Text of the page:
The graviton is a theorized boson intended to include the gravitational force in the Standard Model. No graviton has ever been experimentally observed and its theoretical underpinnings remain uncertain.
The photon is a boson in the Standard Model responsible for mediating the electromagnetic force. Photons can have different energy levels ranging from low-energy x-rays to high-energy gamma rays. A particular range of photons within the visible light spectrum can be seen by humans as the colors of the rainbow.
One fascinating consequence of quantum mechanics is the strange phenomenon of entanglement, in which observing the state of one entangled particle determines the state of another in a completely different location. This effect can be harnessed by quantum computers to perform powerful calculations.
The theory of quantum mechanics was constructed in response to the surprising results of many experiments, including the famous double slit experiment. Quantum mechanics is currently the most accurate theory for describing the motions and interactions of fundamental particles. Among the many surprising predictions of quantum mechanics are wave-particle duality and quantum entanglement.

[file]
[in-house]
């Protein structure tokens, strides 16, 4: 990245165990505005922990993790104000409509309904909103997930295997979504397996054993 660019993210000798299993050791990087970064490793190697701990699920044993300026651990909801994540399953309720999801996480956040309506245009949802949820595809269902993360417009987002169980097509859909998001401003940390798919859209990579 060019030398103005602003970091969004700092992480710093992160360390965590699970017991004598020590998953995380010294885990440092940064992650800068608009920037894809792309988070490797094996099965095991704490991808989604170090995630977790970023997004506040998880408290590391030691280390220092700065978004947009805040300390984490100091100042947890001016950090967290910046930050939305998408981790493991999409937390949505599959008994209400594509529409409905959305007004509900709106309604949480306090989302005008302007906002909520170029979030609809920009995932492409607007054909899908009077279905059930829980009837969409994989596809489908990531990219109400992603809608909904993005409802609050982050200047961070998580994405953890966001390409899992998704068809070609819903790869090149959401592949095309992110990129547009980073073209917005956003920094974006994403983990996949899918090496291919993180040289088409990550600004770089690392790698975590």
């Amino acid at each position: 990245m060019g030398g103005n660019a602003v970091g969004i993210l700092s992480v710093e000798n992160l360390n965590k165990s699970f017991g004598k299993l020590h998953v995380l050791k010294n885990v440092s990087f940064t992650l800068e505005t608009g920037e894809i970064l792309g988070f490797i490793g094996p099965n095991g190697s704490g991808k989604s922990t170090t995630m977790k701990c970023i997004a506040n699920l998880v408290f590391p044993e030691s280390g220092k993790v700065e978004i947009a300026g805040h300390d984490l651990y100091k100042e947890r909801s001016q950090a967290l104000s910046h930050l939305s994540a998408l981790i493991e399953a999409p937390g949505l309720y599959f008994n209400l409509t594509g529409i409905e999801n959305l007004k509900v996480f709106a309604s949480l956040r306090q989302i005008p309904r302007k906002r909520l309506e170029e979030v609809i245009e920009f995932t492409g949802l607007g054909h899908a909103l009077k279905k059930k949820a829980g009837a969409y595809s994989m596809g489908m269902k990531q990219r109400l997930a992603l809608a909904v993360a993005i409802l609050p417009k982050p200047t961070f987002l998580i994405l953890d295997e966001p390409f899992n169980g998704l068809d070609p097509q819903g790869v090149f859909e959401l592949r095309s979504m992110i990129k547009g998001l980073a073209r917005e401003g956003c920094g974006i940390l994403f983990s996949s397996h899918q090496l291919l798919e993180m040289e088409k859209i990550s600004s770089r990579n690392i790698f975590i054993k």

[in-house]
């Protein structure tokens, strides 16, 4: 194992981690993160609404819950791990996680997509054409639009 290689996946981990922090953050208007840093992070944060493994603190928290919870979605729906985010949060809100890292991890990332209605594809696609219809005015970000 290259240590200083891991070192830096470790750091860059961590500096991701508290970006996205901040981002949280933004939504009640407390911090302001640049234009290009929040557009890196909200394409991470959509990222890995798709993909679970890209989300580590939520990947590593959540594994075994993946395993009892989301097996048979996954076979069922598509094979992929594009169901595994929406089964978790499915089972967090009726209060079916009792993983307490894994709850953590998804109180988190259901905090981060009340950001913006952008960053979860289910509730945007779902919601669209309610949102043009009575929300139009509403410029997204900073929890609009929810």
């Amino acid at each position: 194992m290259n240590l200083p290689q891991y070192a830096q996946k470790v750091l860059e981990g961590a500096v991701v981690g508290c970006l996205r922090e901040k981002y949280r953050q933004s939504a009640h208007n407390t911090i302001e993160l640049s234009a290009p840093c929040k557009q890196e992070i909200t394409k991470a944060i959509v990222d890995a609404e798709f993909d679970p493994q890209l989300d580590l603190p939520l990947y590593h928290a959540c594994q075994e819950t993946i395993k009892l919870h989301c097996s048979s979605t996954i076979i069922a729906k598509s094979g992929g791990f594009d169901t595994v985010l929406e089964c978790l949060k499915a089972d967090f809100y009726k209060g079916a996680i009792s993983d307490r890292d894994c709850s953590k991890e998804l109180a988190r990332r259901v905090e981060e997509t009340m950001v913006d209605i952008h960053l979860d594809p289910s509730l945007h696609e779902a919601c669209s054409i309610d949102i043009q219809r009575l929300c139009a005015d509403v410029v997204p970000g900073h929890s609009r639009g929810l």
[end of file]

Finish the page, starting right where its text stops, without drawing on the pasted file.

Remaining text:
Our everyday experiences are varied and complex, and yet we would like to understand them all in terms of simpler components. Everything we see and interact with on a daily basis is constructed of atoms from the periodic table; atoms are themselves made of smaller particles.
The principle of relative motion is the intuitive idea, originally proposed by Galileo Galilei, that there is no “universal reference frame.” It is meaningless to describe an object as traveling at some speed without reference to some background frame of reference.